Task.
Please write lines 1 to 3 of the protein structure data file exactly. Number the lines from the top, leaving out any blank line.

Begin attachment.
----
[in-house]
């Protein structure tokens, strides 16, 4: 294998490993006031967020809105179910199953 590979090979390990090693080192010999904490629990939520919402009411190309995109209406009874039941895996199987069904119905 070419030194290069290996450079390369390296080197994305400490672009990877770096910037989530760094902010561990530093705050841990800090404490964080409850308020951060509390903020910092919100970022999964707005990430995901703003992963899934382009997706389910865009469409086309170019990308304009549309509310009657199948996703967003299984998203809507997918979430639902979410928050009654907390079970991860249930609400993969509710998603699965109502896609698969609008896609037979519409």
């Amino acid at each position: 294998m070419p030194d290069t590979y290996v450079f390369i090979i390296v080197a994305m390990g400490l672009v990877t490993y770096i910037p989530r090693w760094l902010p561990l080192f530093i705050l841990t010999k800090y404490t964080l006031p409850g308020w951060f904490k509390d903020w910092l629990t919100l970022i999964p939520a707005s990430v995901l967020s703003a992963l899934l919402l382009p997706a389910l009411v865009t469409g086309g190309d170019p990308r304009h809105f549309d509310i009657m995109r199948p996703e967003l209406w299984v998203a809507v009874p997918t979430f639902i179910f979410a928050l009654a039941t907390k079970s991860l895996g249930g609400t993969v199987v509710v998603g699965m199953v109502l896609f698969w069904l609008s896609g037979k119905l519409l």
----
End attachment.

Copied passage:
[in-house]
């Protein structure tokens, strides 16, 4: 294998490993006031967020809105179910199953 590979090979390990090693080192010999904490629990939520919402009411190309995109209406009874039941895996199987069904119905 070419030194290069290996450079390369390296080197994305400490672009990877770096910037989530760094902010561990530093705050841990800090404490964080409850308020951060509390903020910092919100970022999964707005990430995901703003992963899934382009997706389910865009469409086309170019990308304009549309509310009657199948996703967003299984998203809507997918979430639902979410928050009654907390079970991860249930609400993969509710998603699965109502896609698969609008896609037979519409």
């Amino acid at each position: 294998m070419p030194d290069t590979y290996v450079f390369i090979i390296v080197a994305m390990g400490l672009v990877t490993y770096i910037p989530r090693w760094l902010p561990l080192f530093i705050l841990t010999k800090y404490t964080l006031p409850g308020w951060f904490k509390d903020w910092l629990t919100l970022i999964p939520a707005s990430v995901l967020s703003a992963l899934l919402l382009p997706a389910l009411v865009t469409g086309g190309d170019p990308r304009h809105f549309d509310i009657m995109r199948p996703e967003l209406w299984v998203a809507v009874p997918t979430f639902i179910f979410a928050l009654a039941t907390k079970s991860l895996g249930g609400t993969v199987v509710v998603g699965m199953v109502l896609f698969w069904l609008s896609g037979k119905l519409l």